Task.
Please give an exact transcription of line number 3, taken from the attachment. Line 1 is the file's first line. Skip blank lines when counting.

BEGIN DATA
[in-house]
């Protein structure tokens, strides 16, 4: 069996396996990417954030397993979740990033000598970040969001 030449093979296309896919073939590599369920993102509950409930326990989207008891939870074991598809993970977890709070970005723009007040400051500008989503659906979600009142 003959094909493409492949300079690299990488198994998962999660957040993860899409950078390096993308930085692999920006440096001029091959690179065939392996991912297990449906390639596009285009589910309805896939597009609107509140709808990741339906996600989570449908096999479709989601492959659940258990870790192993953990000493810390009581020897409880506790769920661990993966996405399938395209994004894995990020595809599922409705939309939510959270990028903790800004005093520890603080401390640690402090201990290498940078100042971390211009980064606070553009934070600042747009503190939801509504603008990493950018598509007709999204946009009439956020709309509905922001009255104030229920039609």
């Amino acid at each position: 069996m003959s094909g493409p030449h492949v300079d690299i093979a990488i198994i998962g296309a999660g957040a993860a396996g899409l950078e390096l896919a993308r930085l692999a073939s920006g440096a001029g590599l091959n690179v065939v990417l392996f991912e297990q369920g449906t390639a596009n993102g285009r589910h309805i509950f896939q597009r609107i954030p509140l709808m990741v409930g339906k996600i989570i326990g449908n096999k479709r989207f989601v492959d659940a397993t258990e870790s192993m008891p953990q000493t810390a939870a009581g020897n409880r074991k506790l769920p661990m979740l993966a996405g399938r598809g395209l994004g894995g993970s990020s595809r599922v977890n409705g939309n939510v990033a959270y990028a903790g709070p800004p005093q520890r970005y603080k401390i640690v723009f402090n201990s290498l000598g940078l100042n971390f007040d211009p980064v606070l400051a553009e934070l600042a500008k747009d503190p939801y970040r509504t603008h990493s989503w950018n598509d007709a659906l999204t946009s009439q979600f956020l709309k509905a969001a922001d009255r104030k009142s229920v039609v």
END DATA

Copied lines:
């Amino acid at each position: 069996m003959s094909g493409p030449h492949v300079d690299i093979a990488i198994i998962g296309a999660g957040a993860a396996g899409l950078e390096l896919a993308r930085l692999a073939s920006g440096a001029g590599l091959n690179v065939v990417l392996f991912e297990q369920g449906t390639a596009n993102g285009r589910h309805i509950f896939q597009r609107i954030p509140l709808m990741v409930g339906k996600i989570i326990g449908n096999k479709r989207f989601v492959d659940a397993t258990e870790s192993m008891p953990q000493t810390a939870a009581g020897n409880r074991k506790l769920p661990m979740l993966a996405g399938r598809g395209l994004g894995g993970s990020s595809r599922v977890n409705g939309n939510v990033a959270y990028a903790g709070p800004p005093q520890r970005y603080k401390i640690v723009f402090n201990s290498l000598g940078l100042n971390f007040d211009p980064v606070l400051a553009e934070l600042a500008k747009d503190p939801y970040r509504t603008h990493s989503w950018n598509d007709a659906l999204t946009s009439q979600f956020l709309k509905a969001a922001d009255r104030k009142s229920v039609v």